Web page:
Cash for Trash: Making Money Recycling

Photo: Jody McIntyre

Want to “go green” and make some money while you're at it? It's possible. You won't exactly get rich doing it, but I certainly wouldn't say no to making some extra cash — especially for recycling, which is kind to the environment. (See also: 10 Easy Ways to Be Nicer to the Environment — and Your Wallet)

A while back, Elizabeth put together a list of ways to make money recycling, which outlines some websites that will pay you to recycle various items from electronics to ink cartridges to cardboard boxes to golf balls. Here are more websites, businesses, and programs that pay you for recycling a variety of goods that you can't otherwise recycle yourself. It's a win-win situation; your stuff stays out of landfills, and you get paid to recycle it.

Most (if not all) of the online companies will pay for your shipping expenses by either emailing you a pre-paid shipping label to print, or by sending you an addressed box in which to ship your recyclables. Many also have charitable status and will issue you a tax-deductible receipt instead of a cash payment.

Cell Phones

Cell phone recycling led the way in the now burgeoning industry of getting paid to recycle. Most of these companies will refurbish your phone and redistribute it by selling or donating it to non-profit organizations or consumers (local or overseas). Some will require your charger or other accessories, while others don't.

Some companies will even pay you for a cell phone that doesn't work any more, but if they don't, they usually still pay for shipping and accept broken phones to recycle them responsibly.

There doesn't seem to be a standard rate for any make or model of phone, so do a little comparison shopping to get the most for your recyclables.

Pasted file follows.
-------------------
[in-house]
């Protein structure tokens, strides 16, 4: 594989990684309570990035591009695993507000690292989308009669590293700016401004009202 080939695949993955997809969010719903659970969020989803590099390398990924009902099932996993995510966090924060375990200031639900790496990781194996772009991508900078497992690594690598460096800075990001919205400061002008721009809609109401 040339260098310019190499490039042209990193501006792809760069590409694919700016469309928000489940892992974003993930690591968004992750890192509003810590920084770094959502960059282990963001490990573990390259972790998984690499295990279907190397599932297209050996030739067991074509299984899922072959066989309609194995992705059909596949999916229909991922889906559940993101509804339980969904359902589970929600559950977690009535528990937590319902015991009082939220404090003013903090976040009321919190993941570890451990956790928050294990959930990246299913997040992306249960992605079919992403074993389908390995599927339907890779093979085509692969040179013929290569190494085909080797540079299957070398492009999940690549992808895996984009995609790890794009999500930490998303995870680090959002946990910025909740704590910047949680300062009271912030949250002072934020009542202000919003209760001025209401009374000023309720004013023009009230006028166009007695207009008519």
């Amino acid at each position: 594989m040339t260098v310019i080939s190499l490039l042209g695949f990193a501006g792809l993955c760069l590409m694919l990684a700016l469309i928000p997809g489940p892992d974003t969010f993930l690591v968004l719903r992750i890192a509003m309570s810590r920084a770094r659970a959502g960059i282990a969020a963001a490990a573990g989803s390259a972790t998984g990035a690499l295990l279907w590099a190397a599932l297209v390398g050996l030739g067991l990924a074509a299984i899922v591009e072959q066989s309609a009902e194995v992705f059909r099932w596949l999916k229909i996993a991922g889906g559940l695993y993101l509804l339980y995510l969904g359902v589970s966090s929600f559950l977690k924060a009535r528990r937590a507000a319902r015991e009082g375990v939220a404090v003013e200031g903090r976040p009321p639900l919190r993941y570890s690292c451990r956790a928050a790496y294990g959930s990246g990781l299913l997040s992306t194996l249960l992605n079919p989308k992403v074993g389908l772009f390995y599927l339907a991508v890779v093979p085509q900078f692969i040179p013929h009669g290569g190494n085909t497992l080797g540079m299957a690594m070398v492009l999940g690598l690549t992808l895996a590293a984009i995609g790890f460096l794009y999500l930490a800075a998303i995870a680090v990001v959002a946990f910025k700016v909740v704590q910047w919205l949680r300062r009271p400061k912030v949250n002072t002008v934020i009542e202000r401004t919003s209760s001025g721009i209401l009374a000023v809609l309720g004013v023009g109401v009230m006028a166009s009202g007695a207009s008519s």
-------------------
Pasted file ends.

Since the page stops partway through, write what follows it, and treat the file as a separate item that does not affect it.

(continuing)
Sell iPhone for Cash

A Wise Bread reader recommended Sell iPhone for Cash. List the model of your iPhone and what condition it's in (including whether you have power cords or other accessories), and they'll give you a free shipping sticker and a box too, if you want one. They send a check within 30 days.

Pace Butler

Pace Butler has been around forever and will quickly send you a check for your phone (within four days of receipt and inspection).

Simply Sellular

Your phone must be in working condition. Simply Sellular will pay within 45 days of receipt and inspection of your phone.


There are no selling fees, shipping costs or haggling involved when you sell your old phone through uSell. If you accept an offer from one of uSell's professional buyers, the company will send you a pre-paid shipping kit, and the buyer will send your payment via PayPal or check within 5 days of receiving your device.


If you don't want to deal with the hassle of shipping, you can drop off your cell phone (or tablet or mp3 player) at an ecoATM kiosk located in malls across the U.S. The machine will examine your device and give you a quote based on the model, condition, and current market value. If you agree to sell it, you'll get cash on the spot.

Other Electronics

Cell phones are just the start. What about recycling the other electronics we have that we can't dispose of in an environmentally friendly way on our own? Similar to cell phones, your device usually needs to be working for you to get paid; if not they'll still pay for shipping and will recycle it responsibly.

Electronics for Cash

Electronics for Cash recycles Mp3 players, video game systems, digital cameras, computer monitors, HDTV screens, laptops, GPS devices, and phones.